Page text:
Due to these premises, an increasingly number of studies has looked into the Stretch Shortening Cycle (SSC) and Ground Reaction Forces (GRFs). This underpins the concept that the lower limb is viewed as a spring, whose stiffness primarily depends on ankle stiffness during hopping and SSC activities . It is well known, although often underestimated, that the calf complex is vital in sporting activities involving hopping, running and change of direction [25, 26].
The Spring Model considers the lower limb as a Spring, whose stiffness is influenced by its local components (ankle plantar flexors, knee extensors and hip extensors muscles), by the Central Nervous System , presence of pathology  and fatigue [4, 29].
Therefore the intervention consists of reaching the optimal “capacity” values for each component through optimal application of resistance training regimens , according to tissues tolerance and the requirements of the patient population’s characteristics. Once reached optimal tissue capacities, specific strength and power training aimed to improve the whole leg stiffness should be implemented to transfer strength gains into fast SSC activities. In fact, this specific type of Rehabilitation is able to increase the Rate of Force Development, to improve jump performance, running economy and at the same time to increase leg stiffness [19, 30-32].
It has to remain clear that low load interventions, such as neuromuscular exercises, still have their own place in rehabilitation when combined to an external focus . For example, they may be useful in changing maladaptive landing kinematics . However, using this as stand-alone intervention is not sufficient as expressed in this article. Loads and exercises not meeting specific parameters cannot deliver the outcomes.
Could the adoption of the Spring Model help us and our patients into a more comprehensive rehabilitation plan able to reduce pain and at the same time to improve performance?
1. Butler, R.J., H.P. Crowell, 3rd, and I.M. Davis, Lower extremity stiffness: implications for performance and injury. Clin Biomech (Bristol, Avon), 2003. 18(6): p. 511-7.
2. Debenham, J., et al., Eccentric Fatigue Modulates Stretch-shortening Cycle Effectiveness–A Possible Role in Lower Limb Overuse Injuries. Int J Sports Med, 2016. 37(1): p. 50-5.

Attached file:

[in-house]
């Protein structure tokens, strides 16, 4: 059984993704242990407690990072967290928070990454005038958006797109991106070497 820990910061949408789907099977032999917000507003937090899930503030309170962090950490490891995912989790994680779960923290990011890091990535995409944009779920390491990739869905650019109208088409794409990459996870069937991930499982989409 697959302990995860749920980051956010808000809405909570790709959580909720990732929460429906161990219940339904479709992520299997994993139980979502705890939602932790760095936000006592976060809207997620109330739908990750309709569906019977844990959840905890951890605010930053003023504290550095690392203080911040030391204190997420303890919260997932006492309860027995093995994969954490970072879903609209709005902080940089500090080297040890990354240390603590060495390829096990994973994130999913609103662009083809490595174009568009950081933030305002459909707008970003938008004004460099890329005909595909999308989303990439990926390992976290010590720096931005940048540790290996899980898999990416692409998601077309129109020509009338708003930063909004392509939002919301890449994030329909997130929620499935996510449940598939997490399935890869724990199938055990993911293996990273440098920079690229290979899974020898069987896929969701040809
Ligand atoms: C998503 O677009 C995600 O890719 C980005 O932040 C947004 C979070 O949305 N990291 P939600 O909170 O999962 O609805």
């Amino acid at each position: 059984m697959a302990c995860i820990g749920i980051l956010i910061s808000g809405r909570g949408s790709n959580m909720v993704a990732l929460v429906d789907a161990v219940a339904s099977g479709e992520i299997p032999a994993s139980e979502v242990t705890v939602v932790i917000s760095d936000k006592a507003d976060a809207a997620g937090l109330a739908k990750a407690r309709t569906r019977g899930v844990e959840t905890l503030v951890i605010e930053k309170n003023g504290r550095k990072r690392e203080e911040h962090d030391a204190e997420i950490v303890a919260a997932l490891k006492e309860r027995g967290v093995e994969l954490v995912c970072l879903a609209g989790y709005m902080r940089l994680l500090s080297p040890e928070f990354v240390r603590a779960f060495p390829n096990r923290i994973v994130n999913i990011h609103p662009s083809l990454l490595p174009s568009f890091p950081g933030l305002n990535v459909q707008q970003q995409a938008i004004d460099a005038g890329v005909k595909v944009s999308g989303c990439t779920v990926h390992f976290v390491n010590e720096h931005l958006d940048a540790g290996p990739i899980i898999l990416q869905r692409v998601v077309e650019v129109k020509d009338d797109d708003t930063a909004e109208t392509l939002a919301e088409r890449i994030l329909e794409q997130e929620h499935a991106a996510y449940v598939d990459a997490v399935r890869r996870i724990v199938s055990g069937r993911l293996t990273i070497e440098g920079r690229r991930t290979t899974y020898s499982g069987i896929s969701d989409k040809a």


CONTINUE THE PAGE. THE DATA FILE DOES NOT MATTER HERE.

3. Brazier, J., et al., Lower Extremity Stiffness: Effects on Performance and Injury and Implications for Training. Strength & Conditioning Journal, 2014. 36(5): p. 103-112.
4. Zadpoor, A.A. and A.A. Nikooyan, The effects of lower extremity muscle fatigue on the vertical ground reaction force: a meta-analysis. Proc Inst Mech Eng H, 2012. 226(8): p. 579-88.
5. Pruyn, E.C., et al., Relationship between leg stiffness and lower body injuries in professional Australian football. J Sports Sci, 2012. 30(1): p. 71-8.
6. Witvrouw, E., et al., Patellofemoral pain: consensus statement from the 3rd International Patellofemoral Pain Research Retreat held in Vancouver, September 2013. Br J Sports Med, 2014. 48(6): p. 411-4.
7. Walden, M., et al., Three distinct mechanisms predominate in non-contact anterior cruciate ligament injuries in male professional football players: a systematic video analysis of 39 cases. 2015. 49(22): p. 1452-60.
8. Benjaminse, A., et al., Optimization of the anterior cruciate ligament injury prevention paradigm: novel feedback techniques to enhance motor learning and reduce injury risk. J Orthop Sports Phys Ther, 2015. 45(3): p. 170-82.
9. Wulf, G., C. Shea, and R. Lewthwaite, Motor skill learning and performance: a review of influential factors. Med Educ, 2010. 44(1): p. 75-84.
10. Zusman, M., Associative memory for movement-evoked chronic back pain and its extinction with musculoskeletal physiotherapy. Physical Therapy Reviews, 2008. 13(1): p. 57-68.
11. Mitchell, C.J., et al., Resistance exercise load does not determine training-mediated hypertrophic gains in young men. Journal of Applied Physiology, 2012. 113(1): p. 71-77.